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Characterising attentional biases to infant related stimuli associated with anxiety during pregnancy

Williams, Kate (2011) Characterising attentional biases to infant related stimuli associated with anxiety during pregnancy. University of Bath.

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Abstract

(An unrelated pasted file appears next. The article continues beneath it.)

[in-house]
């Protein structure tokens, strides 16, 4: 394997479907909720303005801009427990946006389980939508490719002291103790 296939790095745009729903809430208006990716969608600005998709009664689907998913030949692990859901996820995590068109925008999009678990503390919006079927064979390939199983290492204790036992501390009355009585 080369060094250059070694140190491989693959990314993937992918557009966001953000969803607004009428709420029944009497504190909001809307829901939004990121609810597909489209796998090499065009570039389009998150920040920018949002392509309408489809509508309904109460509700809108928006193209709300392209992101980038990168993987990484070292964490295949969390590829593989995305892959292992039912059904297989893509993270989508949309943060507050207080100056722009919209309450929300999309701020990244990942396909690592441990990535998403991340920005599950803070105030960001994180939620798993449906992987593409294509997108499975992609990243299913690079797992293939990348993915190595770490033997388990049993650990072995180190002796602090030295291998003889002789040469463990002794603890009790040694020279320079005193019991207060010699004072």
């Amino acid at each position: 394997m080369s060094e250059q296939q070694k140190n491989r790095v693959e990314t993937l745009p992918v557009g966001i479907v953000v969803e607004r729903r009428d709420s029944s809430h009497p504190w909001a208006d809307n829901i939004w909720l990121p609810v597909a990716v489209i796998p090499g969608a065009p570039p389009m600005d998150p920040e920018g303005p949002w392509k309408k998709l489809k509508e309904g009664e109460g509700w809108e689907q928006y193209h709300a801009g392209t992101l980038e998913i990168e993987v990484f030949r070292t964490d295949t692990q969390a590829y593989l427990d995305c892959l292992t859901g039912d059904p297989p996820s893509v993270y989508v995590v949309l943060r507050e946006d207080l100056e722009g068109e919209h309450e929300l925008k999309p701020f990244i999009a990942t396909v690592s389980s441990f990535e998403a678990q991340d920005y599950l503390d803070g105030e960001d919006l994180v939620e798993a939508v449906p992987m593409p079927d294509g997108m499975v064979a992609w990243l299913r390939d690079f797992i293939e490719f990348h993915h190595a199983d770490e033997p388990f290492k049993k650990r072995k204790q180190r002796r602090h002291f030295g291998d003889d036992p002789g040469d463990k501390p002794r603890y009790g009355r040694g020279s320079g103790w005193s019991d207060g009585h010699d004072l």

Attention is a key mechanism in the aetiology and maintenance of anxiety, a state commonly found in primiparous women during pregnancy. Recent research indicates an independent casual connection between antenatal anxiety and poor infant outcome, an area where attentional bias towards negative infant information could be an important mediating factor. Using the laboratory-based dot probe paradigm (MacLeod, Mathews & Tata, 1986), this study aimed to replicate findings indicating that healthy individuals will selectively attend to infant over adult faces of a neutral expression. Additionally, the study extends previous work by exploring the impact of emotional expressions in infant faces. The possible moderating effects of anxiety levels and pregnancy status were considered. No main effects or interactions were seen in the study. This suggests participants did not show attentional prioritisation to any of the stimuli, regardless of their anxiety or pregnancy status. Implications and possible explanations for the absence of findings are discussed in the context of the antenatal anxiety literature.

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